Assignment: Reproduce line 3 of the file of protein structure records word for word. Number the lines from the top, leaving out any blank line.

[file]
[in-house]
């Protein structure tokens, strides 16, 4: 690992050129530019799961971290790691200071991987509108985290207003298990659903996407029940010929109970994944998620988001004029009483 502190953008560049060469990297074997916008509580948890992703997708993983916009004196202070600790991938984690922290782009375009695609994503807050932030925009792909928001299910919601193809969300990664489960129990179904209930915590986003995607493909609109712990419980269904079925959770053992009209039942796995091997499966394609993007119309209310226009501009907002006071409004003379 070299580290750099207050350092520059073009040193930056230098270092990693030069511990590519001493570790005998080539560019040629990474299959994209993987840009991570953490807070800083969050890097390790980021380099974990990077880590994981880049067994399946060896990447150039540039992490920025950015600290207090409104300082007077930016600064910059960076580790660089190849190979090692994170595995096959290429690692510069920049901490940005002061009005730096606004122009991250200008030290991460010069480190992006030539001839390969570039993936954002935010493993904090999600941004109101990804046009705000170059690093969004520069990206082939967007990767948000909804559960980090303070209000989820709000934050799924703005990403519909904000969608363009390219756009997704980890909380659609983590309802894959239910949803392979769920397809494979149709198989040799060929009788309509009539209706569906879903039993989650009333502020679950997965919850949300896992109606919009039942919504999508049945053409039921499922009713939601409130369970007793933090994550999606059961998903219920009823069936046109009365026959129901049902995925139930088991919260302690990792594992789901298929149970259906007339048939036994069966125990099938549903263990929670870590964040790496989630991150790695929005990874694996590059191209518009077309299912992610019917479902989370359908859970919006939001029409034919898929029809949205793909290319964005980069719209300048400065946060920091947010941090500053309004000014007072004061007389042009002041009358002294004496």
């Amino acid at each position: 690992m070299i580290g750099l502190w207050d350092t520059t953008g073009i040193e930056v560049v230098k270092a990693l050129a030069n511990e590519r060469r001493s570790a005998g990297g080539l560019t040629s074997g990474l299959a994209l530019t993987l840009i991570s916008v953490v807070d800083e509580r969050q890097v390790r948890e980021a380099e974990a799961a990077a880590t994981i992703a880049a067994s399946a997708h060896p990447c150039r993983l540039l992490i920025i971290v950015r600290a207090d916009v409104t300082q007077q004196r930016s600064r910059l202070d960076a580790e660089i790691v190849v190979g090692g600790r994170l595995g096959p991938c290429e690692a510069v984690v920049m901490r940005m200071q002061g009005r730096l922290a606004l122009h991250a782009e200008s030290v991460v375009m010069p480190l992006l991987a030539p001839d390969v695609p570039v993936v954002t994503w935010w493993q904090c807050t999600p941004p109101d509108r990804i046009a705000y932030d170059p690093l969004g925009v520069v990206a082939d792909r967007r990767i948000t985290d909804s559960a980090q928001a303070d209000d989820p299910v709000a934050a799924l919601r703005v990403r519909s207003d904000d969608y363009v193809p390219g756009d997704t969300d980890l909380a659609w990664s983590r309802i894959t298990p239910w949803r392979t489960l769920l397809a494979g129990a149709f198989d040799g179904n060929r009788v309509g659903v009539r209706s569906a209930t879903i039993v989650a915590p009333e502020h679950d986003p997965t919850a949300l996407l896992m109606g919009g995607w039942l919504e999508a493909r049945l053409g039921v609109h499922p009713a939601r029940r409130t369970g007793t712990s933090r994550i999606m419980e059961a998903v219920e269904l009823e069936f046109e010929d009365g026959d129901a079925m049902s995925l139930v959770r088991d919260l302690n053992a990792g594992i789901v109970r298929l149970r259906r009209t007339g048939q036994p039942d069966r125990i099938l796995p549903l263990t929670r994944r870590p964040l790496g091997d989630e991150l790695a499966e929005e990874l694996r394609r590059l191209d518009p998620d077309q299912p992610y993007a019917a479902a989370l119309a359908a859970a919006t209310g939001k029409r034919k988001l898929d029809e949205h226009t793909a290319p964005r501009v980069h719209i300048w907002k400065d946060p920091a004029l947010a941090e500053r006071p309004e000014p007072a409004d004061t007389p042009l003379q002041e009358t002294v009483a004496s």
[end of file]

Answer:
């Amino acid at each position: 690992m070299i580290g750099l502190w207050d350092t520059t953008g073009i040193e930056v560049v230098k270092a990693l050129a030069n511990e590519r060469r001493s570790a005998g990297g080539l560019t040629s074997g990474l299959a994209l530019t993987l840009i991570s916008v953490v807070d800083e509580r969050q890097v390790r948890e980021a380099e974990a799961a990077a880590t994981i992703a880049a067994s399946a997708h060896p990447c150039r993983l540039l992490i920025i971290v950015r600290a207090d916009v409104t300082q007077q004196r930016s600064r910059l202070d960076a580790e660089i790691v190849v190979g090692g600790r994170l595995g096959p991938c290429e690692a510069v984690v920049m901490r940005m200071q002061g009005r730096l922290a606004l122009h991250a782009e200008s030290v991460v375009m010069p480190l992006l991987a030539p001839d390969v695609p570039v993936v954002t994503w935010w493993q904090c807050t999600p941004p109101d509108r990804i046009a705000y932030d170059p690093l969004g925009v520069v990206a082939d792909r967007r990767i948000t985290d909804s559960a980090q928001a303070d209000d989820p299910v709000a934050a799924l919601r703005v990403r519909s207003d904000d969608y363009v193809p390219g756009d997704t969300d980890l909380a659609w990664s983590r309802i894959t298990p239910w949803r392979t489960l769920l397809a494979g129990a149709f198989d040799g179904n060929r009788v309509g659903v009539r209706s569906a209930t879903i039993v989650a915590p009333e502020h679950d986003p997965t919850a949300l996407l896992m109606g919009g995607w039942l919504e999508a493909r049945l053409g039921v609109h499922p009713a939601r029940r409130t369970g007793t712990s933090r994550i999606m419980e059961a998903v219920e269904l009823e069936f046109e010929d009365g026959d129901a079925m049902s995925l139930v959770r088991d919260l302690n053992a990792g594992i789901v109970r298929l149970r259906r009209t007339g048939q036994p039942d069966r125990i099938l796995p549903l263990t929670r994944r870590p964040l790496g091997d989630e991150l790695a499966e929005e990874l694996r394609r590059l191209d518009p998620d077309q299912p992610y993007a019917a479902a989370l119309a359908a859970a919006t209310g939001k029409r034919k988001l898929d029809e949205h226009t793909a290319p964005r501009v980069h719209i300048w907002k400065d946060p920091a004029l947010a941090e500053r006071p309004e000014p007072a409004d004061t007389p042009l003379q002041e009358t002294v009483a004496s």